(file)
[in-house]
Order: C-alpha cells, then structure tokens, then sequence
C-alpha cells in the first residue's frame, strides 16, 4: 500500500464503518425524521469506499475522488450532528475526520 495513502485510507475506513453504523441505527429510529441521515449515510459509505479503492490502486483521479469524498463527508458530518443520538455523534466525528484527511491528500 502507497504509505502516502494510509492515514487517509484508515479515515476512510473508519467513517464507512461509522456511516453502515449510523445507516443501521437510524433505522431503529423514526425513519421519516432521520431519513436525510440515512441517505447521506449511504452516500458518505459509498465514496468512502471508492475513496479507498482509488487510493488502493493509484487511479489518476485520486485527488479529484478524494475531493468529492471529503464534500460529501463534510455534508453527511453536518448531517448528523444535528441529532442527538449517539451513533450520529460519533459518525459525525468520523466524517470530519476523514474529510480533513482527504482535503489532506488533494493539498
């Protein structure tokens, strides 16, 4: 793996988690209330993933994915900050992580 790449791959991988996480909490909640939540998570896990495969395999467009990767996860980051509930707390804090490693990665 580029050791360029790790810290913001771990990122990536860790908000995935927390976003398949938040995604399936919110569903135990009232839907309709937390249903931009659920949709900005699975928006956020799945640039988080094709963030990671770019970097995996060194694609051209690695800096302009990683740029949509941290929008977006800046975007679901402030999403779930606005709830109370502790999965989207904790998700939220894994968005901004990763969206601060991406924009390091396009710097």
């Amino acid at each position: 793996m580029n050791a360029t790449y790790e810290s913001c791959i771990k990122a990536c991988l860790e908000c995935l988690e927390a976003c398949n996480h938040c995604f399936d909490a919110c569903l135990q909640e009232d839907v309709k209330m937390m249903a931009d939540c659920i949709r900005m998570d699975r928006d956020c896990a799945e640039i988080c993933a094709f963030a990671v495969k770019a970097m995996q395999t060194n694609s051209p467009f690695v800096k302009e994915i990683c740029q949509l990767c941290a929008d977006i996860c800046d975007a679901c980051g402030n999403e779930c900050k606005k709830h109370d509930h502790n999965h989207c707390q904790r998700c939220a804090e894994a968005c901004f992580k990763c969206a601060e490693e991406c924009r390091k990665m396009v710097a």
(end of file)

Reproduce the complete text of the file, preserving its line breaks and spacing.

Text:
[in-house]
Order: C-alpha cells, then structure tokens, then sequence
C-alpha cells in the first residue's frame, strides 16, 4: 500500500464503518425524521469506499475522488450532528475526520 495513502485510507475506513453504523441505527429510529441521515449515510459509505479503492490502486483521479469524498463527508458530518443520538455523534466525528484527511491528500 502507497504509505502516502494510509492515514487517509484508515479515515476512510473508519467513517464507512461509522456511516453502515449510523445507516443501521437510524433505522431503529423514526425513519421519516432521520431519513436525510440515512441517505447521506449511504452516500458518505459509498465514496468512502471508492475513496479507498482509488487510493488502493493509484487511479489518476485520486485527488479529484478524494475531493468529492471529503464534500460529501463534510455534508453527511453536518448531517448528523444535528441529532442527538449517539451513533450520529460519533459518525459525525468520523466524517470530519476523514474529510480533513482527504482535503489532506488533494493539498
């Protein structure tokens, strides 16, 4: 793996988690209330993933994915900050992580 790449791959991988996480909490909640939540998570896990495969395999467009990767996860980051509930707390804090490693990665 580029050791360029790790810290913001771990990122990536860790908000995935927390976003398949938040995604399936919110569903135990009232839907309709937390249903931009659920949709900005699975928006956020799945640039988080094709963030990671770019970097995996060194694609051209690695800096302009990683740029949509941290929008977006800046975007679901402030999403779930606005709830109370502790999965989207904790998700939220894994968005901004990763969206601060991406924009390091396009710097």
């Amino acid at each position: 793996m580029n050791a360029t790449y790790e810290s913001c791959i771990k990122a990536c991988l860790e908000c995935l988690e927390a976003c398949n996480h938040c995604f399936d909490a919110c569903l135990q909640e009232d839907v309709k209330m937390m249903a931009d939540c659920i949709r900005m998570d699975r928006d956020c896990a799945e640039i988080c993933a094709f963030a990671v495969k770019a970097m995996q395999t060194n694609s051209p467009f690695v800096k302009e994915i990683c740029q949509l990767c941290a929008d977006i996860c800046d975007a679901c980051g402030n999403e779930c900050k606005k709830h109370d509930h502790n999965h989207c707390q904790r998700c939220a804090e894994a968005c901004f992580k990763c969206a601060e490693e991406c924009r390091k990665m396009v710097a």